In the second half of March, Yacimientos Petrolíferos Fiscales Bolivianos (YPFB) stopped acquiring 15 to 20 million litres of anhydrous alcohol committed to the mills, a situation that is causing severe economic damage to the sugarcane sector. At the beginning of the year, YPFB and the mills signed an addendum for three months to extend the contract to buy anhydrous alcohol for 2019, whose purchase volume had not even reached 50% of the 150 million litres committed.
Local production registered a 12% drop, according to data released yesterday by the Bolivian Institute of Foreign Trade (IBCE). According to the information, only in the first three months of 2020, Bolivia purchased from other countries 6,632 tons, the total figure of purchase in 2019 had reached 6,658 tons.
Flower growers in the department of Cochabamba reported an accumulated loss of 100 million Bolivians ($14.37 mn), not counting the total loss of their jobs, during the entire time of the coronavirus pandemic quarantine. More than 4,200 families were affected in the municipalities of Cercado, Quillacollo, Vinto, Sipe Sipe, Tiquipaya, Tarata and the Cochabamba Tropics.
The government bought 178 Spanish Innova ventilators and paid $27,600 for each one with an IDB loan. The State paid an excess of US$ 2.5 million. The IDB also announced on its website that it would allocate an additional $1 million for 30 high-complexity equipment, for only $4,000 each.
Bolivia’s growth for the second quarter of 2020 will have a year-on-year drop of 14.1% and a cumulative contraction of 6.2%; and that if the coronavirus quarantine is extended, the contraction can go to 20.8% (year-on-year) and 9.8% in cumulative terms in the first half of this year.
Between 2006 and 2019, agricultural exports exceeded 18 billion dollars, for 33.8 million tons. Agricultural foreign sales reached their historical peak in 2013 when they registered 2 billion dollars. In 2019, the countries of the Andean Community were the leading buyers of the country’s agricultural products, accounting for 64% of the total. In 2019, Santa Cruz was the largest exporter of agricultural products, followed by Beni and Oruro. A total of $1.32 billion was exported for a volume of 2,677 tons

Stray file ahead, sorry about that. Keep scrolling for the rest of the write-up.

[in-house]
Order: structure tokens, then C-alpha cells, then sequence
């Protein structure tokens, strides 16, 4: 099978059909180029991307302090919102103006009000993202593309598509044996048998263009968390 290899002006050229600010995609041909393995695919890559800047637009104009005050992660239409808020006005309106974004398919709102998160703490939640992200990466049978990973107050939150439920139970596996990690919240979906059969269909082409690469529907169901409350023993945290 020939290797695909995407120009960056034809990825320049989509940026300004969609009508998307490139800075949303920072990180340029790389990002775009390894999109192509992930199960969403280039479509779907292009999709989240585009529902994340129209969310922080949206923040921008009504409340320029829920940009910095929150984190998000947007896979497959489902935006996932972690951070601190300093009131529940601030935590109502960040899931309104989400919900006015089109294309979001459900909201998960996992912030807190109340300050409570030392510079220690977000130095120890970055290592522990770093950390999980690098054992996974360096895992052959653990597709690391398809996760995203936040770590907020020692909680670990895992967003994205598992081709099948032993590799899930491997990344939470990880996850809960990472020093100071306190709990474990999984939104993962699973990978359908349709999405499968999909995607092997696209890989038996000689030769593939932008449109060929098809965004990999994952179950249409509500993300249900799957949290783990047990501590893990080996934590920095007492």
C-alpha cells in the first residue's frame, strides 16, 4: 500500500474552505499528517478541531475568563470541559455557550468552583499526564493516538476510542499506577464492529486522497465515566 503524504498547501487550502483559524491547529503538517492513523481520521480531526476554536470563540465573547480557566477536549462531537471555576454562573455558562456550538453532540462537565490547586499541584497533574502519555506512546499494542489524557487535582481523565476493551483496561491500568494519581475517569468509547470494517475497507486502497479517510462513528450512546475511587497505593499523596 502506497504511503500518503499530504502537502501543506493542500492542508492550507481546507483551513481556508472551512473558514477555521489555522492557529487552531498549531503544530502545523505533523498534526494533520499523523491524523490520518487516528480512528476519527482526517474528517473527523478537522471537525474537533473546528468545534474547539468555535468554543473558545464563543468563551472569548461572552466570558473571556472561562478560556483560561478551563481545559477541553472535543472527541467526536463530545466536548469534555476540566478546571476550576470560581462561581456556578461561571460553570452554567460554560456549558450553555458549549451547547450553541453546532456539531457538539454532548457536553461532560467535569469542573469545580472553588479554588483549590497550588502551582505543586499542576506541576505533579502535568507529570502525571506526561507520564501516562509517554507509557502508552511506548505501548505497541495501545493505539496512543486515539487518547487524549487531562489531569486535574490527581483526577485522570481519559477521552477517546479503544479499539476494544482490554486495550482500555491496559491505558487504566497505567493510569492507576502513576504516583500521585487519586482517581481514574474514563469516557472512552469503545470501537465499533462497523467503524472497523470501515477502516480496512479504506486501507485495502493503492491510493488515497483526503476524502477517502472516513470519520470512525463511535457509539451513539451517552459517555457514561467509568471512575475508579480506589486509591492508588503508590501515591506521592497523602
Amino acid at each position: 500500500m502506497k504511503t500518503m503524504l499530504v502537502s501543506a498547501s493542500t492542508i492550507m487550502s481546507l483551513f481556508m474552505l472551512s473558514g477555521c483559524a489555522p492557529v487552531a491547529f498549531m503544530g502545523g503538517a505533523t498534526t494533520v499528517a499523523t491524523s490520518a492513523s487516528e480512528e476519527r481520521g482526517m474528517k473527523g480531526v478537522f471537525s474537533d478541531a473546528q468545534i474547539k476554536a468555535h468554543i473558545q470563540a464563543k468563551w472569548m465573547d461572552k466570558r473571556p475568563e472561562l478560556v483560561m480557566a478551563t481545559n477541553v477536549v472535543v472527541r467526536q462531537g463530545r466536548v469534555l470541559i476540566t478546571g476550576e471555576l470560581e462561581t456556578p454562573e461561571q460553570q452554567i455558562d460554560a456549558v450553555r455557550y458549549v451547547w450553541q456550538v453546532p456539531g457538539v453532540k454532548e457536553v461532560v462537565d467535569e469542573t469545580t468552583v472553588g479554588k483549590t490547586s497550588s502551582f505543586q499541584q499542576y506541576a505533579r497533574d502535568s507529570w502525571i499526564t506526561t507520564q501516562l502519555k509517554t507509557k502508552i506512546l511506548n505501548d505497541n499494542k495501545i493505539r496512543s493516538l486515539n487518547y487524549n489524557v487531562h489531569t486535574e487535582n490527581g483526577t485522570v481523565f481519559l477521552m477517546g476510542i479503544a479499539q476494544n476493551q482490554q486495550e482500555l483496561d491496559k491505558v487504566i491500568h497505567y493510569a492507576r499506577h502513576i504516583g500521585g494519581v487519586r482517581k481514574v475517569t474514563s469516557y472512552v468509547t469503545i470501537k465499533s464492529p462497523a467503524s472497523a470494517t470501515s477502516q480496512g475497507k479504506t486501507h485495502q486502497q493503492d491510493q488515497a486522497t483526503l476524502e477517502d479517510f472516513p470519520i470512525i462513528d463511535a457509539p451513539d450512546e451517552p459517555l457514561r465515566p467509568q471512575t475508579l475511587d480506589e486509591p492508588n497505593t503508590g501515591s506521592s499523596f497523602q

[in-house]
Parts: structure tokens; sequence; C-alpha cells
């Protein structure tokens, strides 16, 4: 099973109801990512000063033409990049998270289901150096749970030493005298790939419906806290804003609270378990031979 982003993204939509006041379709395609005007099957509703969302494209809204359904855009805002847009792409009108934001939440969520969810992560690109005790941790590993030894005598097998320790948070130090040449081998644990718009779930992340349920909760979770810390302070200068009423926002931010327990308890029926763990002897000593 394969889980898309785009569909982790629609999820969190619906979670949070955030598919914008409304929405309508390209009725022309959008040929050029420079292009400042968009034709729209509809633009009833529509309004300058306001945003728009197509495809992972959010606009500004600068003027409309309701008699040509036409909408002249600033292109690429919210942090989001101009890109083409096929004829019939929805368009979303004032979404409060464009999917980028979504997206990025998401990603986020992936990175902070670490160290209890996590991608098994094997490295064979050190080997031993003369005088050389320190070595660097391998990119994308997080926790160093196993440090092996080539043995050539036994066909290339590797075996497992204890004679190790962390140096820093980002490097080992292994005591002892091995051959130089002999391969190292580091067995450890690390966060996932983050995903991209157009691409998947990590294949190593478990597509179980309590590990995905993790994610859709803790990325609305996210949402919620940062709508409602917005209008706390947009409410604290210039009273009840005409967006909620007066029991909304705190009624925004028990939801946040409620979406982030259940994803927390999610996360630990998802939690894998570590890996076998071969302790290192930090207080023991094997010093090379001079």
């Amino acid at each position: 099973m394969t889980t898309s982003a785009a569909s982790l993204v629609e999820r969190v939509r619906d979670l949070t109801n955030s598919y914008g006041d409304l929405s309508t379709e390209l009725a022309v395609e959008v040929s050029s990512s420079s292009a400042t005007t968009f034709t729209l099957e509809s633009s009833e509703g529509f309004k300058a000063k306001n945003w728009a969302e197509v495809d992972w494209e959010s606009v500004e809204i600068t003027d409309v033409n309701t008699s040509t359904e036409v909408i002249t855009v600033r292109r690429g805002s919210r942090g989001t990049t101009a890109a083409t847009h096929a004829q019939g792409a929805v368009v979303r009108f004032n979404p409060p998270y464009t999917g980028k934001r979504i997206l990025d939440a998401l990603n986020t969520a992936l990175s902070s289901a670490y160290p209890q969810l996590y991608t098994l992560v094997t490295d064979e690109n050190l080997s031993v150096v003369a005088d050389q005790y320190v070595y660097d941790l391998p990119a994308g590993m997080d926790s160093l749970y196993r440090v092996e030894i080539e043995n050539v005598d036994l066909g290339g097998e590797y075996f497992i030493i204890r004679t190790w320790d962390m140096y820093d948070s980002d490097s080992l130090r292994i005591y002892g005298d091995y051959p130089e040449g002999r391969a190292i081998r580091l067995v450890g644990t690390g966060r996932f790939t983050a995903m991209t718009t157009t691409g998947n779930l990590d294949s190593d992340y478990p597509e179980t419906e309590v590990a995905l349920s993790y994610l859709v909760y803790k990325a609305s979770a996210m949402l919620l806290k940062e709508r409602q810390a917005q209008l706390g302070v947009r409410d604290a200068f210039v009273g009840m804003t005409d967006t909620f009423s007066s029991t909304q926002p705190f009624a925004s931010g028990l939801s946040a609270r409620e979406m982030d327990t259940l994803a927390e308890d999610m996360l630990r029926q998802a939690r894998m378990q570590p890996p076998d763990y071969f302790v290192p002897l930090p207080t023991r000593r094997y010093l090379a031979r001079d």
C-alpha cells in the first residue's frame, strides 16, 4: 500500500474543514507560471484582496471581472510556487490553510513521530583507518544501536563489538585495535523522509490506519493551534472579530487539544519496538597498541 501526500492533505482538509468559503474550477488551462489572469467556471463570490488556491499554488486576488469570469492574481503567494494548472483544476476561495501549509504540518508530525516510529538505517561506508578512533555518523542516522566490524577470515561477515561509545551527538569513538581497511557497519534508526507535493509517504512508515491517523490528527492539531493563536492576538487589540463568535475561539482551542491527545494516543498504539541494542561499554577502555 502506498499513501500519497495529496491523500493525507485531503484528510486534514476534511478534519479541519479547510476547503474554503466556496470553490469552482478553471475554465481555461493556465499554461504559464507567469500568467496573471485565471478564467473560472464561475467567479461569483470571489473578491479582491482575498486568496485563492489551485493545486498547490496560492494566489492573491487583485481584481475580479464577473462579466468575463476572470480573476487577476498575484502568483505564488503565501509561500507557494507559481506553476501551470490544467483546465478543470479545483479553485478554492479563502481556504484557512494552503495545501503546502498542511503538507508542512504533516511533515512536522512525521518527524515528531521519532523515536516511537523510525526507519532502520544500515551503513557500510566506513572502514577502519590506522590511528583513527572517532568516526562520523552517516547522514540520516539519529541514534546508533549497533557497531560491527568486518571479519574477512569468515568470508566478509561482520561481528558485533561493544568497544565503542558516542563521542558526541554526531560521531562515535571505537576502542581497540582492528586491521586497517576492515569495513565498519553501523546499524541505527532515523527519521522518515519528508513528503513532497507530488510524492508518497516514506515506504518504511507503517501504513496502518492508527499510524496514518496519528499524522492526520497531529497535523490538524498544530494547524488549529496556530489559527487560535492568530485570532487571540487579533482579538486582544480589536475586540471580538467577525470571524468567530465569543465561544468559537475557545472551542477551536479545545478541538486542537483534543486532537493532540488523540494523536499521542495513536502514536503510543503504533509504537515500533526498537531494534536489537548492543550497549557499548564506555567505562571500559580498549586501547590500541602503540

The Association of Private Banks of Bolivia (Asoban) proposes a two billion dollar fund with the guarantee of the State to support the different sectors and reactivate the economy. It is the estimate of additional resources to the $500 million that the State channels to revive the economy and to give credit to companies, micro, medium and small enterprises. So far, it has not yet seen one cent of the Bs 1.5 billion ($215.5 mn) that should be channelled to productive units from the Banco de Desarrollo Productivo (BDP) through financial entities.
Seven thousand workers in the Santa Cruz industrial park will return to their activities this Monday. They will return to work 100% of the industries in all sectors. The working hours will be from 7:00 to 15:00. Each company has to pick up its personnel. According to the National Chamber of Industry (CNI) during the quarantine, the industry lost $10 million per day.
On Friday, the World Bank’s Board of Executive Directors approved a loan and two credits (one of which is a concession) for a total of $254 million in favour of the Bolivian State, whose objective is to support the country in financing the Government’s social bonds for approximately 3.6 million direct beneficiaries.
The balance of Bolivia’s external public debt as of April 30, 2020, reached $11.6 billion, according to the latest report from the Central Bank of Bolivia (BCB). The balance of the debt as a percentage of the Gross Domestic Product (GDP) reached 27.3%. The largest creditor is the Inter-American Development Bank (IDB), with $3.3 billion. The Andean Development Corporation (CAF) follows, with $2.6 billion.